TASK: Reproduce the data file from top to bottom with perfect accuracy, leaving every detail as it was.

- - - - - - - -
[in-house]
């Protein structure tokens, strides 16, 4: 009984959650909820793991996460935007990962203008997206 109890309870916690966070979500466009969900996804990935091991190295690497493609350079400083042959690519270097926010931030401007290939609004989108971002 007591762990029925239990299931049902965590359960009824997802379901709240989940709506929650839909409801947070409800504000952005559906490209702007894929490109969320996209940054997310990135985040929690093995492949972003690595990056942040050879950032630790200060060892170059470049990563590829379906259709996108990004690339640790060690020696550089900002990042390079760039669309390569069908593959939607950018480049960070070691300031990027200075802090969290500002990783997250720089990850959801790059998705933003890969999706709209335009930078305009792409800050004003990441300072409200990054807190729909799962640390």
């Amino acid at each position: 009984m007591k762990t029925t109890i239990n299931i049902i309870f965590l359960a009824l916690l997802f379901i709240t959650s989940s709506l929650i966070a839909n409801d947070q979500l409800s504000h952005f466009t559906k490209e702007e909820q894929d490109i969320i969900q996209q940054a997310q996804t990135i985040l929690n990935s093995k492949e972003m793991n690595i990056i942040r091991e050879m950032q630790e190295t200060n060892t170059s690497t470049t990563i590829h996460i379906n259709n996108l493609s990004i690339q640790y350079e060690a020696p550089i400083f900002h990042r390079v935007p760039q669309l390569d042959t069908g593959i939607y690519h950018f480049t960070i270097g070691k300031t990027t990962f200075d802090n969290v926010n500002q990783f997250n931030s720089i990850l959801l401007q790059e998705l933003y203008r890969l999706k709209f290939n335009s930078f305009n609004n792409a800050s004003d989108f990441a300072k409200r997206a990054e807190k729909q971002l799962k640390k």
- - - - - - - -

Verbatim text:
[in-house]
């Protein structure tokens, strides 16, 4: 009984959650909820793991996460935007990962203008997206 109890309870916690966070979500466009969900996804990935091991190295690497493609350079400083042959690519270097926010931030401007290939609004989108971002 007591762990029925239990299931049902965590359960009824997802379901709240989940709506929650839909409801947070409800504000952005559906490209702007894929490109969320996209940054997310990135985040929690093995492949972003690595990056942040050879950032630790200060060892170059470049990563590829379906259709996108990004690339640790060690020696550089900002990042390079760039669309390569069908593959939607950018480049960070070691300031990027200075802090969290500002990783997250720089990850959801790059998705933003890969999706709209335009930078305009792409800050004003990441300072409200990054807190729909799962640390």
């Amino acid at each position: 009984m007591k762990t029925t109890i239990n299931i049902i309870f965590l359960a009824l916690l997802f379901i709240t959650s989940s709506l929650i966070a839909n409801d947070q979500l409800s504000h952005f466009t559906k490209e702007e909820q894929d490109i969320i969900q996209q940054a997310q996804t990135i985040l929690n990935s093995k492949e972003m793991n690595i990056i942040r091991e050879m950032q630790e190295t200060n060892t170059s690497t470049t990563i590829h996460i379906n259709n996108l493609s990004i690339q640790y350079e060690a020696p550089i400083f900002h990042r390079v935007p760039q669309l390569d042959t069908g593959i939607y690519h950018f480049t960070i270097g070691k300031t990027t990962f200075d802090n969290v926010n500002q990783f997250n931030s720089i990850l959801l401007q790059e998705l933003y203008r890969l999706k709209f290939n335009s930078f305009n609004n792409a800050s004003d989108f990441a300072k409200r997206a990054e807190k729909q971002l799962k640390k």